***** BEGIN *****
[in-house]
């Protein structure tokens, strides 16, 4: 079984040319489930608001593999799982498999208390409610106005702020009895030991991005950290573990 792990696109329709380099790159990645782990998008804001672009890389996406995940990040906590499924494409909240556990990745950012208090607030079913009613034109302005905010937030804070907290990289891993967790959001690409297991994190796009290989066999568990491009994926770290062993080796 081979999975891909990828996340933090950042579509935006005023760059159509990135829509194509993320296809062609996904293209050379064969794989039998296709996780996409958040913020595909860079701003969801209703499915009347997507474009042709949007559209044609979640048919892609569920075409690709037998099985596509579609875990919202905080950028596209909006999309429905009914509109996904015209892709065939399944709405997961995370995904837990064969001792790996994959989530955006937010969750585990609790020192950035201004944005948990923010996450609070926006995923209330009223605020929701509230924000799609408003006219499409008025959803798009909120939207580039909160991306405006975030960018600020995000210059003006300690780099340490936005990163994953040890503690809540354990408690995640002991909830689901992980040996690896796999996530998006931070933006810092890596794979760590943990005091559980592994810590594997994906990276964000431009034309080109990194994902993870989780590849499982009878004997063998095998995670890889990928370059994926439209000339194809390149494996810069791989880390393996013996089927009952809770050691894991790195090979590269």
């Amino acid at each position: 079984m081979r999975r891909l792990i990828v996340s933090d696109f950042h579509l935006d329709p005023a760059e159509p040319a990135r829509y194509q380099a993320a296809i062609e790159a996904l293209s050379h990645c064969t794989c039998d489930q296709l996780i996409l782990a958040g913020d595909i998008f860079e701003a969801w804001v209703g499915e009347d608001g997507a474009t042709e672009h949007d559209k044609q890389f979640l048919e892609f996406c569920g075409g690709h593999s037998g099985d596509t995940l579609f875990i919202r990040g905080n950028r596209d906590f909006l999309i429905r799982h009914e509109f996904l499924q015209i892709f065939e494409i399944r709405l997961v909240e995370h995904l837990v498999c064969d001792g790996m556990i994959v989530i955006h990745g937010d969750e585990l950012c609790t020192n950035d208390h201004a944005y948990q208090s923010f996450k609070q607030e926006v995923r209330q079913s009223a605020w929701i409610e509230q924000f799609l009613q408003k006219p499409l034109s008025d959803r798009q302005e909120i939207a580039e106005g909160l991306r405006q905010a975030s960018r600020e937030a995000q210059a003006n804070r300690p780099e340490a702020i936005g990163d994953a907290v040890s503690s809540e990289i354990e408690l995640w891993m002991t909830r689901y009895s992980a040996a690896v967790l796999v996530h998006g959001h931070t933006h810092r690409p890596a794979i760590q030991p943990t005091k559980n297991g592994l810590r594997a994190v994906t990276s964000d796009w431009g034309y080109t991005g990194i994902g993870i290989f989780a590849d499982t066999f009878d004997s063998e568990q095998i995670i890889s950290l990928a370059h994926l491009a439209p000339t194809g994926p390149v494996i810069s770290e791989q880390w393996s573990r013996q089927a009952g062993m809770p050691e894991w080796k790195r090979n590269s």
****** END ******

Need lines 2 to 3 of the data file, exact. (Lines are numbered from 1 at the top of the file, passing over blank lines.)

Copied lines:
């Protein structure tokens, strides 16, 4: 079984040319489930608001593999799982498999208390409610106005702020009895030991991005950290573990 792990696109329709380099790159990645782990998008804001672009890389996406995940990040906590499924494409909240556990990745950012208090607030079913009613034109302005905010937030804070907290990289891993967790959001690409297991994190796009290989066999568990491009994926770290062993080796 081979999975891909990828996340933090950042579509935006005023760059159509990135829509194509993320296809062609996904293209050379064969794989039998296709996780996409958040913020595909860079701003969801209703499915009347997507474009042709949007559209044609979640048919892609569920075409690709037998099985596509579609875990919202905080950028596209909006999309429905009914509109996904015209892709065939399944709405997961995370995904837990064969001792790996994959989530955006937010969750585990609790020192950035201004944005948990923010996450609070926006995923209330009223605020929701509230924000799609408003006219499409008025959803798009909120939207580039909160991306405006975030960018600020995000210059003006300690780099340490936005990163994953040890503690809540354990408690995640002991909830689901992980040996690896796999996530998006931070933006810092890596794979760590943990005091559980592994810590594997994906990276964000431009034309080109990194994902993870989780590849499982009878004997063998095998995670890889990928370059994926439209000339194809390149494996810069791989880390393996013996089927009952809770050691894991790195090979590269």
């Amino acid at each position: 079984m081979r999975r891909l792990i990828v996340s933090d696109f950042h579509l935006d329709p005023a760059e159509p040319a990135r829509y194509q380099a993320a296809i062609e790159a996904l293209s050379h990645c064969t794989c039998d489930q296709l996780i996409l782990a958040g913020d595909i998008f860079e701003a969801w804001v209703g499915e009347d608001g997507a474009t042709e672009h949007d559209k044609q890389f979640l048919e892609f996406c569920g075409g690709h593999s037998g099985d596509t995940l579609f875990i919202r990040g905080n950028r596209d906590f909006l999309i429905r799982h009914e509109f996904l499924q015209i892709f065939e494409i399944r709405l997961v909240e995370h995904l837990v498999c064969d001792g790996m556990i994959v989530i955006h990745g937010d969750e585990l950012c609790t020192n950035d208390h201004a944005y948990q208090s923010f996450k609070q607030e926006v995923r209330q079913s009223a605020w929701i409610e509230q924000f799609l009613q408003k006219p499409l034109s008025d959803r798009q302005e909120i939207a580039e106005g909160l991306r405006q905010a975030s960018r600020e937030a995000q210059a003006n804070r300690p780099e340490a702020i936005g990163d994953a907290v040890s503690s809540e990289i354990e408690l995640w891993m002991t909830r689901y009895s992980a040996a690896v967790l796999v996530h998006g959001h931070t933006h810092r690409p890596a794979i760590q030991p943990t005091k559980n297991g592994l810590r594997a994190v994906t990276s964000d796009w431009g034309y080109t991005g990194i994902g993870i290989f989780a590849d499982t066999f009878d004997s063998e568990q095998i995670i890889s950290l990928a370059h994926l491009a439209p000339t194809g994926p390149v494996i810069s770290e791989q880390w393996s573990r013996q089927a009952g062993m809770p050691e894991w080796k790195r090979n590269s």